So, this week I was on my way to church for a funeral I was conducting. I always try to leave enough time to be there at least 20-30 minutes early, just so I can prepare myself for the service. By the time I left home, I was just about ‘on time’ by my schedule.
However, as I was driving through the village, I noticed a van in the middle of the road, broken down. It was a milk-van (yes we still have milk delivered here!) As I waited in the road to get past, the driver, with some effort, started pushing the van back into a side road. It looked hard work.
I drove on.
But as I drove, I couldn’t help feeling guilty for not stopping to help. The more I thought about it, the more clear it became to me that I could have got out and helped him move the van. It must have been pretty heavy. Okay, he looked fit, but a helping hand probably wouldn’t have been refused.
But I didn’t; I drove on. I told myself that I didn’t have time, I didn’t want to be late. Now, I had a a good reason. I was on my way to a funeral, after all. Surely that was important. But it probably would have taken no more than 2 minutes to get out of the car, push the van and be off. I had time. Actually, he probably would have got it out of the way quicker with a bit of help.
I started thinking about the parable of the good Samaritan,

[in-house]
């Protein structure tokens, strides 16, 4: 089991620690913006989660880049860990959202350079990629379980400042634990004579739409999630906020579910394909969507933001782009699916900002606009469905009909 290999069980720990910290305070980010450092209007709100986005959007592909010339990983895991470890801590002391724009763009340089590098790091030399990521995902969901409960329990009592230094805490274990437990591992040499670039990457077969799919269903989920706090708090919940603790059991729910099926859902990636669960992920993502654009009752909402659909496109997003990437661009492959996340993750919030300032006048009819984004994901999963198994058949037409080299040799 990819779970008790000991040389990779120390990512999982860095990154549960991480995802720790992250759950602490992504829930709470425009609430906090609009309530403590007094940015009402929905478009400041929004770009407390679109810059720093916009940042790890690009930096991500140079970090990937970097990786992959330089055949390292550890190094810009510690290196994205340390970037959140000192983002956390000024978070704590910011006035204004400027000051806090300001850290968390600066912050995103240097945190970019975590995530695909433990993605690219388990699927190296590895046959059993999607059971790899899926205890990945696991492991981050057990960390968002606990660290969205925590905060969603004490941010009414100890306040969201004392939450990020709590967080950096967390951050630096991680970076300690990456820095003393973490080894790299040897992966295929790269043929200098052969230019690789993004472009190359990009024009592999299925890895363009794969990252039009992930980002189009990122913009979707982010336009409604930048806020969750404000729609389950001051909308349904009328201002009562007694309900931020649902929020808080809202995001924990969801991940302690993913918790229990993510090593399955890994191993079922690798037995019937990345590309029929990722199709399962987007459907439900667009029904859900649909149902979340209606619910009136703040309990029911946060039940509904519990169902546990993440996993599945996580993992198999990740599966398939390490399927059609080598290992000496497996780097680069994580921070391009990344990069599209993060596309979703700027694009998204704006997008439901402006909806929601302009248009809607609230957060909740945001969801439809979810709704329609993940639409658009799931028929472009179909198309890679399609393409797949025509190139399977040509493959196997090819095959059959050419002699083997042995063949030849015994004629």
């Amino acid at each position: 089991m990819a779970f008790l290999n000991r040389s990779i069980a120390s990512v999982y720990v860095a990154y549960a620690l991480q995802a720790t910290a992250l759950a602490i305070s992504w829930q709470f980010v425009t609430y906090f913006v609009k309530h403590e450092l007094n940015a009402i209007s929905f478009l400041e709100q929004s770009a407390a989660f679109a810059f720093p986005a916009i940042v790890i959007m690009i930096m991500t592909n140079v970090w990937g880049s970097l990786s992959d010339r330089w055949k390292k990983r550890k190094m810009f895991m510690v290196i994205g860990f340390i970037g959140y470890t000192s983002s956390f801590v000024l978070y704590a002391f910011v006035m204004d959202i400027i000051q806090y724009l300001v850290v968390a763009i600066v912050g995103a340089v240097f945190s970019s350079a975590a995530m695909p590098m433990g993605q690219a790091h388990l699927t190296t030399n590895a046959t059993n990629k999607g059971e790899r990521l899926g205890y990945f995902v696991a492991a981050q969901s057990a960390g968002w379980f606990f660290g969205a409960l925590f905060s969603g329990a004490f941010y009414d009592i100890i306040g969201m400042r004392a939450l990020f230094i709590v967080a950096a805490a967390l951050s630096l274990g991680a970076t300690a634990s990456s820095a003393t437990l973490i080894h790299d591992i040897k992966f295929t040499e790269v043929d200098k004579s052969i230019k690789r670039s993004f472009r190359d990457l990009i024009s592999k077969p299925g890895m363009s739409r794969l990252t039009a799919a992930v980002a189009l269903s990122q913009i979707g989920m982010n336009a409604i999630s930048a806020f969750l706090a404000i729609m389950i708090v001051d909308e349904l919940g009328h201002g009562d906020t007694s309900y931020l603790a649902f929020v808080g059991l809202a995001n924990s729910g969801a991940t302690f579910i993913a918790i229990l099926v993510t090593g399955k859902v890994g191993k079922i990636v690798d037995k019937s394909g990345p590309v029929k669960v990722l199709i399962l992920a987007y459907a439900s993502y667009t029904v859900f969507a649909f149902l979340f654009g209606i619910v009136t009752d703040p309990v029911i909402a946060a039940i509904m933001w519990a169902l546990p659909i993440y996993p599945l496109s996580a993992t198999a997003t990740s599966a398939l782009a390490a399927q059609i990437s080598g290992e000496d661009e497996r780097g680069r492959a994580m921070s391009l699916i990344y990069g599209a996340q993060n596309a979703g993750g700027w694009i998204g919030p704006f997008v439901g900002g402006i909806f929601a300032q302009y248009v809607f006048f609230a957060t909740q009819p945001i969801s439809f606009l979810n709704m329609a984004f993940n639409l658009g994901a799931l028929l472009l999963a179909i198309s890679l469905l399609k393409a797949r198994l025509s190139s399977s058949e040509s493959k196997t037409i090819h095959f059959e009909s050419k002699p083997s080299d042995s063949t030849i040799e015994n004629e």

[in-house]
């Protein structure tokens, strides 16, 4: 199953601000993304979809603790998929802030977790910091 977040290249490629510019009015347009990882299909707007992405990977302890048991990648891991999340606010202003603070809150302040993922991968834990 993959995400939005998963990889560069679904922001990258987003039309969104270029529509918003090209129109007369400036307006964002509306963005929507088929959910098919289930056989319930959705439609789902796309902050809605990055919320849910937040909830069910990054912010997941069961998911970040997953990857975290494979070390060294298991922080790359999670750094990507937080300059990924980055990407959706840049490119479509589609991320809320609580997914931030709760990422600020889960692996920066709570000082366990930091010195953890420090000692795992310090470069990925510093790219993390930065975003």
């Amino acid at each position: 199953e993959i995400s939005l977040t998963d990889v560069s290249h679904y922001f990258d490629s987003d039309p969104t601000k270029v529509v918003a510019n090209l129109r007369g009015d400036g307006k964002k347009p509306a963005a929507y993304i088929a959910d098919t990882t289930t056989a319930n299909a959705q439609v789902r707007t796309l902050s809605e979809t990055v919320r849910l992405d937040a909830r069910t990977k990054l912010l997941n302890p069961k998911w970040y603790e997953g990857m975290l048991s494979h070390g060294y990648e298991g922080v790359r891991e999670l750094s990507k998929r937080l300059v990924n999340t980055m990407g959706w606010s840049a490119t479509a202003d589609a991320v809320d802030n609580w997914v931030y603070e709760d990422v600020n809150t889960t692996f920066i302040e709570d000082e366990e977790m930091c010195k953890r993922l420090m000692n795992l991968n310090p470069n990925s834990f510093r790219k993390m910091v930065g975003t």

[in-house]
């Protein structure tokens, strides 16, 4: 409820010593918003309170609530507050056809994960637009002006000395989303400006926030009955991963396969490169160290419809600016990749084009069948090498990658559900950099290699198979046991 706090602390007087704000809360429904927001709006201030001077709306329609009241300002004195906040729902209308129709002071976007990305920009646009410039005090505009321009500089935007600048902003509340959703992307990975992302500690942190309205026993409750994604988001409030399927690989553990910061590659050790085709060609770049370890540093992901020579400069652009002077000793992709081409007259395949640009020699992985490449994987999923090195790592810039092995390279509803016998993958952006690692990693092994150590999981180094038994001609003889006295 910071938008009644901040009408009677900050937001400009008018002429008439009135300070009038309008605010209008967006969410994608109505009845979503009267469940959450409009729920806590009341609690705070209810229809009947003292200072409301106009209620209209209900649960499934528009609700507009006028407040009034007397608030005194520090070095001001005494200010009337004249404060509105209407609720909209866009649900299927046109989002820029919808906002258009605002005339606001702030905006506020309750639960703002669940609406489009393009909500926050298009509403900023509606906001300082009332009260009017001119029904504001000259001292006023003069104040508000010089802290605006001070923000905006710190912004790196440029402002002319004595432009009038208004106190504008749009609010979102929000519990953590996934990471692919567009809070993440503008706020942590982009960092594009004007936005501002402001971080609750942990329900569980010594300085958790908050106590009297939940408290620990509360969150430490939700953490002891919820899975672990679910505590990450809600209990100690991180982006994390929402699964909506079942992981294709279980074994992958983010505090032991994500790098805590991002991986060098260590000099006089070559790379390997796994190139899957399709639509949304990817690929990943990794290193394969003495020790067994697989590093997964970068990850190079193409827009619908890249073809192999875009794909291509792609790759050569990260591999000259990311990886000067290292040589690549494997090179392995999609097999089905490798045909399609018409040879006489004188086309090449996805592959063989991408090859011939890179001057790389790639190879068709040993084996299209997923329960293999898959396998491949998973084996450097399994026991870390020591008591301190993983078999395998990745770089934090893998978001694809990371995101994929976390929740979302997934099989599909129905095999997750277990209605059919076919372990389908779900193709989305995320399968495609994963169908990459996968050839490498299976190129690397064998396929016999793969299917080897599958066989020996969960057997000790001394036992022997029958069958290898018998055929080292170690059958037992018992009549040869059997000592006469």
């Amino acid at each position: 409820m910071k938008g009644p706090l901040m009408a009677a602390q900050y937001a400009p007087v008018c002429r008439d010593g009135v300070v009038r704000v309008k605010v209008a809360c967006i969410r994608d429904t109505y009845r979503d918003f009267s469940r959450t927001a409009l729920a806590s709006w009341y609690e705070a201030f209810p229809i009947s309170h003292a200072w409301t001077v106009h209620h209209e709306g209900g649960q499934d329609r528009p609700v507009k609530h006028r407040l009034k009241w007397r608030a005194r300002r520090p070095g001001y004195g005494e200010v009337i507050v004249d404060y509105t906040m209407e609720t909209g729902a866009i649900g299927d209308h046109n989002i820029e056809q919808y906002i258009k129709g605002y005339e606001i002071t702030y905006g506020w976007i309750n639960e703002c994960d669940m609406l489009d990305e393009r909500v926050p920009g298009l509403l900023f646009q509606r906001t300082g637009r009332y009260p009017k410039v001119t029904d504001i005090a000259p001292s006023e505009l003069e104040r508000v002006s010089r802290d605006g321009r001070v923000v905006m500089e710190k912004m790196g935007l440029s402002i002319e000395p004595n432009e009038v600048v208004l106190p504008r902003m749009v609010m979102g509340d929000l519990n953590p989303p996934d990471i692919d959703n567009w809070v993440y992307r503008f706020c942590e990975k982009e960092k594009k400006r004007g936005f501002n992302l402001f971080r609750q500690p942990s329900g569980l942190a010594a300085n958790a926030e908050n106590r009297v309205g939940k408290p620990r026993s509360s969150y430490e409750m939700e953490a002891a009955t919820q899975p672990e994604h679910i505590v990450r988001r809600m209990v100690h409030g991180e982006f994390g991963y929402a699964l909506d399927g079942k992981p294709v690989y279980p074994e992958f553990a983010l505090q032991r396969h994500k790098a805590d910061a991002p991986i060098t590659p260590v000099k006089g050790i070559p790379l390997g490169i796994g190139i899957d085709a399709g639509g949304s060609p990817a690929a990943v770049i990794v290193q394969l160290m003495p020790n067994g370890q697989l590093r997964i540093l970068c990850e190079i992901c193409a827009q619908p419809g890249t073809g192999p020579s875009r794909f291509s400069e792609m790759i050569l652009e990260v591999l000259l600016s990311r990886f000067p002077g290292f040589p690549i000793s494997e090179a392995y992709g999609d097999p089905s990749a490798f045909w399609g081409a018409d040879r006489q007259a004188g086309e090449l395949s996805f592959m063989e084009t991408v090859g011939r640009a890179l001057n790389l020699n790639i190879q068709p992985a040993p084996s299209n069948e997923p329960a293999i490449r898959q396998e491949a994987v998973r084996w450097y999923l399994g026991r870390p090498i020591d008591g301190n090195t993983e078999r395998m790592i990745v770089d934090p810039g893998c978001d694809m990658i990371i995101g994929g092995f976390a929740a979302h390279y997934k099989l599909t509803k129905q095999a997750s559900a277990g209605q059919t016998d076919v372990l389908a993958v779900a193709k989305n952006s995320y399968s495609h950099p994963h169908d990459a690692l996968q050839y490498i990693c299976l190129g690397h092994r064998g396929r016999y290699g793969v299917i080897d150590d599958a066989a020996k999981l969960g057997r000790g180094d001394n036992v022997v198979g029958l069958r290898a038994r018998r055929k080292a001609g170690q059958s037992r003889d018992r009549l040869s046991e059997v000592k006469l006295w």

There is the man, attacked by robbers, lying injured and bleeding on the side of the road. For hours he lies, weakened and half-dead in the scorching heat. He’s in desperate need of help. And then a figure starts coming into sight.
“A priest happened to be going down the same road, and when he saw the man, he passed by on the other side.” (Luke 10:31)
Maybe the priest thought he was dead, and didn’t want to get himself ritually unclean by touching a dead body. Or perhaps he was on his way to the Temple to fulfil his religious duties. Maybe he was running a bit late, and didn’t have time to stop. But he should have.
And it occurred to me that I was the priest in the parable of the good Samaritan.
Okay, so the situations are nowhere near the same. But I used the excuse of not having the time to be a help to someone. The point is that it’s so easy to allow our own agendas, our own schedules to get in the way of love and compassion.
“I don’t have time to help.” “It’s not convenient right now.” “I’m too busy; I’ve got a lot on.”
The point of the parable was to teach what it meant to love your neighbour as yourself. The reality is that the needs of the world, and the people we meet around us, are never convenient. They don’t wait until we’re ready for them. We have to be prepared to stop and be the one who can make a difference, and not just walk on by leaving compassion to someone else. Let it be us.
“The Lord is gracious and righteous; our God is full of compassion.” (Psalm 116:5)
So, to the milkman, whoever and wherever you are: Sorry.